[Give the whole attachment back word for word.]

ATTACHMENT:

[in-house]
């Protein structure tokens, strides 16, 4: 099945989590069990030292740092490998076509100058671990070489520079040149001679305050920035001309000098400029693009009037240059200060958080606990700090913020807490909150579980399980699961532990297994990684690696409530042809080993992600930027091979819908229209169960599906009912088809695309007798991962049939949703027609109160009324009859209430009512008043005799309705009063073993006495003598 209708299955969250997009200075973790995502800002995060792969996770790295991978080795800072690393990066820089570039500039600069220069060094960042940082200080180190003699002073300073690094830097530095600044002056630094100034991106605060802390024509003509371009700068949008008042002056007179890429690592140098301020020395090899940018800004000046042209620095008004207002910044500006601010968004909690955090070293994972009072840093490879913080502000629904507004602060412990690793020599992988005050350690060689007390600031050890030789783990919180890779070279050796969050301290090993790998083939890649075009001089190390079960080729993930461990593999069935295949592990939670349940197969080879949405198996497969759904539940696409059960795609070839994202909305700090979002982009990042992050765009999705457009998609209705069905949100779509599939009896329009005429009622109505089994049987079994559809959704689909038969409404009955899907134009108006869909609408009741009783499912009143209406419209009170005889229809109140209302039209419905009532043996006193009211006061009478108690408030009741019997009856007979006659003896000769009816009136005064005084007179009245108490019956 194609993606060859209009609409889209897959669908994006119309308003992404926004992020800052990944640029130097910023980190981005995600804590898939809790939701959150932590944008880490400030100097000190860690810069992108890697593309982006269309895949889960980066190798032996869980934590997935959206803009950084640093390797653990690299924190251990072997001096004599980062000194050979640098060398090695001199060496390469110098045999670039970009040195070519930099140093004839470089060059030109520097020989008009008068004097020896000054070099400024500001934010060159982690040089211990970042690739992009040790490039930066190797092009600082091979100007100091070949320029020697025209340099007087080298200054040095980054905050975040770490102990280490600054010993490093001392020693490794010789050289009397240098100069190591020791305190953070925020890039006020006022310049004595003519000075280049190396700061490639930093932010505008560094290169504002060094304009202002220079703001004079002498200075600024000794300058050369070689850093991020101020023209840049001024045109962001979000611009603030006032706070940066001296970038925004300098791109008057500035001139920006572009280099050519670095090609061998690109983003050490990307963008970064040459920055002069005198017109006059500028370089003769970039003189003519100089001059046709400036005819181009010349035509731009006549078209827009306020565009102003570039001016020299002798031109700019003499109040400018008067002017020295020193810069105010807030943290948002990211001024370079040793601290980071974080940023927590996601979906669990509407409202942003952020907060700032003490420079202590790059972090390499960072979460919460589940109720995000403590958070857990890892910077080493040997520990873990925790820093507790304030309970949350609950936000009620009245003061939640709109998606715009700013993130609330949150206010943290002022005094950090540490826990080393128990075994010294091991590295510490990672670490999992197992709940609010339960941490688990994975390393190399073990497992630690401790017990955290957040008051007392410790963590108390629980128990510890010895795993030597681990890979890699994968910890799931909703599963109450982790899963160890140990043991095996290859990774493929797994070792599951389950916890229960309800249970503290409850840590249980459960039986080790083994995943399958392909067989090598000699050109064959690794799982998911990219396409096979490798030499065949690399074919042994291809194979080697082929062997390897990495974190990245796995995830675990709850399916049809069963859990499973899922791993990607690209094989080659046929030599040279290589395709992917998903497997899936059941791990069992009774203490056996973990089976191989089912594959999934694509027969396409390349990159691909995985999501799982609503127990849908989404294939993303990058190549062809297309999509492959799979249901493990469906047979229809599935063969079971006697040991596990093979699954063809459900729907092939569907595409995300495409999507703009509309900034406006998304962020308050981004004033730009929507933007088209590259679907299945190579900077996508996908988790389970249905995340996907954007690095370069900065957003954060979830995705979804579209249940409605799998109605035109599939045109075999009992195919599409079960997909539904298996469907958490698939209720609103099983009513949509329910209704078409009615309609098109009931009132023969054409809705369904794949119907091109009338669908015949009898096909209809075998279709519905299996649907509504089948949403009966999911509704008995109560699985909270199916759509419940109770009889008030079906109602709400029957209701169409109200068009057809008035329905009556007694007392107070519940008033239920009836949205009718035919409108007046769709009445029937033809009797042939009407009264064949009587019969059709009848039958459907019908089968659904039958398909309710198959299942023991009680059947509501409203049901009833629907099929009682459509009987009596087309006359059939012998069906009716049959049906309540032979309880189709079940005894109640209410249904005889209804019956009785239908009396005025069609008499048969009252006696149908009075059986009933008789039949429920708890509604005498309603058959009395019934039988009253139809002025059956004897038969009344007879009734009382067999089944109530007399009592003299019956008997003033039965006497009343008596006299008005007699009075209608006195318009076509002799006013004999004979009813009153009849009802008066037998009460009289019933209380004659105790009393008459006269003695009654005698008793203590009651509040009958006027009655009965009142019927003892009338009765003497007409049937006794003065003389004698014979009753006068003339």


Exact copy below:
[in-house]
């Protein structure tokens, strides 16, 4: 099945989590069990030292740092490998076509100058671990070489520079040149001679305050920035001309000098400029693009009037240059200060958080606990700090913020807490909150579980399980699961532990297994990684690696409530042809080993992600930027091979819908229209169960599906009912088809695309007798991962049939949703027609109160009324009859209430009512008043005799309705009063073993006495003598 209708299955969250997009200075973790995502800002995060792969996770790295991978080795800072690393990066820089570039500039600069220069060094960042940082200080180190003699002073300073690094830097530095600044002056630094100034991106605060802390024509003509371009700068949008008042002056007179890429690592140098301020020395090899940018800004000046042209620095008004207002910044500006601010968004909690955090070293994972009072840093490879913080502000629904507004602060412990690793020599992988005050350690060689007390600031050890030789783990919180890779070279050796969050301290090993790998083939890649075009001089190390079960080729993930461990593999069935295949592990939670349940197969080879949405198996497969759904539940696409059960795609070839994202909305700090979002982009990042992050765009999705457009998609209705069905949100779509599939009896329009005429009622109505089994049987079994559809959704689909038969409404009955899907134009108006869909609408009741009783499912009143209406419209009170005889229809109140209302039209419905009532043996006193009211006061009478108690408030009741019997009856007979006659003896000769009816009136005064005084007179009245108490019956 194609993606060859209009609409889209897959669908994006119309308003992404926004992020800052990944640029130097910023980190981005995600804590898939809790939701959150932590944008880490400030100097000190860690810069992108890697593309982006269309895949889960980066190798032996869980934590997935959206803009950084640093390797653990690299924190251990072997001096004599980062000194050979640098060398090695001199060496390469110098045999670039970009040195070519930099140093004839470089060059030109520097020989008009008068004097020896000054070099400024500001934010060159982690040089211990970042690739992009040790490039930066190797092009600082091979100007100091070949320029020697025209340099007087080298200054040095980054905050975040770490102990280490600054010993490093001392020693490794010789050289009397240098100069190591020791305190953070925020890039006020006022310049004595003519000075280049190396700061490639930093932010505008560094290169504002060094304009202002220079703001004079002498200075600024000794300058050369070689850093991020101020023209840049001024045109962001979000611009603030006032706070940066001296970038925004300098791109008057500035001139920006572009280099050519670095090609061998690109983003050490990307963008970064040459920055002069005198017109006059500028370089003769970039003189003519100089001059046709400036005819181009010349035509731009006549078209827009306020565009102003570039001016020299002798031109700019003499109040400018008067002017020295020193810069105010807030943290948002990211001024370079040793601290980071974080940023927590996601979906669990509407409202942003952020907060700032003490420079202590790059972090390499960072979460919460589940109720995000403590958070857990890892910077080493040997520990873990925790820093507790304030309970949350609950936000009620009245003061939640709109998606715009700013993130609330949150206010943290002022005094950090540490826990080393128990075994010294091991590295510490990672670490999992197992709940609010339960941490688990994975390393190399073990497992630690401790017990955290957040008051007392410790963590108390629980128990510890010895795993030597681990890979890699994968910890799931909703599963109450982790899963160890140990043991095996290859990774493929797994070792599951389950916890229960309800249970503290409850840590249980459960039986080790083994995943399958392909067989090598000699050109064959690794799982998911990219396409096979490798030499065949690399074919042994291809194979080697082929062997390897990495974190990245796995995830675990709850399916049809069963859990499973899922791993990607690209094989080659046929030599040279290589395709992917998903497997899936059941791990069992009774203490056996973990089976191989089912594959999934694509027969396409390349990159691909995985999501799982609503127990849908989404294939993303990058190549062809297309999509492959799979249901493990469906047979229809599935063969079971006697040991596990093979699954063809459900729907092939569907595409995300495409999507703009509309900034406006998304962020308050981004004033730009929507933007088209590259679907299945190579900077996508996908988790389970249905995340996907954007690095370069900065957003954060979830995705979804579209249940409605799998109605035109599939045109075999009992195919599409079960997909539904298996469907958490698939209720609103099983009513949509329910209704078409009615309609098109009931009132023969054409809705369904794949119907091109009338669908015949009898096909209809075998279709519905299996649907509504089948949403009966999911509704008995109560699985909270199916759509419940109770009889008030079906109602709400029957209701169409109200068009057809008035329905009556007694007392107070519940008033239920009836949205009718035919409108007046769709009445029937033809009797042939009407009264064949009587019969059709009848039958459907019908089968659904039958398909309710198959299942023991009680059947509501409203049901009833629907099929009682459509009987009596087309006359059939012998069906009716049959049906309540032979309880189709079940005894109640209410249904005889209804019956009785239908009396005025069609008499048969009252006696149908009075059986009933008789039949429920708890509604005498309603058959009395019934039988009253139809002025059956004897038969009344007879009734009382067999089944109530007399009592003299019956008997003033039965006497009343008596006299008005007699009075209608006195318009076509002799006013004999004979009813009153009849009802008066037998009460009289019933209380004659105790009393008459006269003695009654005698008793203590009651509040009958006027009655009965009142019927003892009338009765003497007409049937006794003065003389004698014979009753006068003339």